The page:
Trial Graphics: Arson: Fire Dynamics
Arson investigation starts with the fire itself. To create and sustain a fire three factors must be present. The three factors are known as the fire triangle. The fire triangle consists of oxygen, a fuel source, and heat. In most cases the percentage of oxygen concentration must be above 16%. The fuel may be any flammable substance. The heat source needs only to match the ignition temperature of the fuel.
In a fire involving arson the arsonist will have tampered with one or more of the factors in the fire triangle. The arsonist may increase the fuel load by introducing flammable material or by adding accelerants such as kerosene, gasoline or alcohol.
The arsonist may increase the oxygen content of a structure by opening windows or punching holes in ceilings and walls. Fire will follow the highest concentration of oxygen to its source. By ventilating a structure at the top and starting a fire at the bottom of the structure an arsonist can cause the fire to race upward through the structure. The fire will rapidly involve the whole structure rather than be confined to one room.
An arson fire involves the introduction of a heat source that can be as simple as a match or as complex as chemicals with very low ignition temperatures. By definition a fire is considered an arson fire when all other accidental caused have been ruled out. To say that the cause of a fire was arson and therefore deliberate, the investigator must have sufficient evidence the one of the factors in the fire triangle was tampered with.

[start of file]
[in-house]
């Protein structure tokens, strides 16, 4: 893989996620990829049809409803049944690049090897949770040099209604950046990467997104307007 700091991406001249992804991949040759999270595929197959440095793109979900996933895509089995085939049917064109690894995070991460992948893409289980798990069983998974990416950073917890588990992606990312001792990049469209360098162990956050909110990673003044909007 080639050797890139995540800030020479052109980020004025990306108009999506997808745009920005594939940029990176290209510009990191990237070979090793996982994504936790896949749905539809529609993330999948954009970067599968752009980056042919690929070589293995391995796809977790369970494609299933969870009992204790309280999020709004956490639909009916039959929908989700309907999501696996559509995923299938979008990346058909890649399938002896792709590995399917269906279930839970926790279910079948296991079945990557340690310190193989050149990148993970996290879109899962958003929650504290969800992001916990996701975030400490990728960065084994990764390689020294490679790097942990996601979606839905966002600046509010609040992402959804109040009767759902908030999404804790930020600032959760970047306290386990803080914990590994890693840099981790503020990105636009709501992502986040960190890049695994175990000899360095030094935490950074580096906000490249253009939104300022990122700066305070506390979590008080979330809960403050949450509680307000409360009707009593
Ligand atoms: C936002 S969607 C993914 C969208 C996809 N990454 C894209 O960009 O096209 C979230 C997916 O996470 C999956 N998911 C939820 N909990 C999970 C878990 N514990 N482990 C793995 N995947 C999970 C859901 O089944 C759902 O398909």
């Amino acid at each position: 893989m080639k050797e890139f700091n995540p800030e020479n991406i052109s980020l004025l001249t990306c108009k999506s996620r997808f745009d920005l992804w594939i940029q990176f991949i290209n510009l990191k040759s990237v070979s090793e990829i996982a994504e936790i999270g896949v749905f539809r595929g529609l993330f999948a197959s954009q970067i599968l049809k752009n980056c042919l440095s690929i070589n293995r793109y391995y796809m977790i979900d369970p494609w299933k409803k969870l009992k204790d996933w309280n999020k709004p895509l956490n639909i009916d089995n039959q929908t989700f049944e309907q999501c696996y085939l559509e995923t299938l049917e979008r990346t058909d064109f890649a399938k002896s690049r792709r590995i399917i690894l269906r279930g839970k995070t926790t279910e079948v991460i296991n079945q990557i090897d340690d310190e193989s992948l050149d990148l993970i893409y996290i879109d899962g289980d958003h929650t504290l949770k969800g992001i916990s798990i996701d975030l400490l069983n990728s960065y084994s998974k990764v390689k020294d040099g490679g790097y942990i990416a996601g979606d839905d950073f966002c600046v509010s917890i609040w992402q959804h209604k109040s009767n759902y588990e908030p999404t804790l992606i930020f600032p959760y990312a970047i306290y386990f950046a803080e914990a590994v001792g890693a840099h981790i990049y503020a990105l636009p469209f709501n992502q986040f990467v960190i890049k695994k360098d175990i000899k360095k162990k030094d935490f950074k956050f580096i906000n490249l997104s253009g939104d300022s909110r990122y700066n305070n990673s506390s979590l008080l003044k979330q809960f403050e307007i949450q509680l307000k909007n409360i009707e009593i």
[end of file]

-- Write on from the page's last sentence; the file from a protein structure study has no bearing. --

The Fire Fighters
Arson investigations start with the observations of the fire fighters who respond to the scene. The fire fighters may not see any obvious signs of arson but may get a feeling that the fire is not behaving normally. There may be obvious signs of arson such as multiple points of origin or the presence of accelerants. What ever it is that raises the suspicions of the fire fighters at the scene it is their observations that initiate an arson investigation. (Resources: crimeandclues.com, wikipedia.org)
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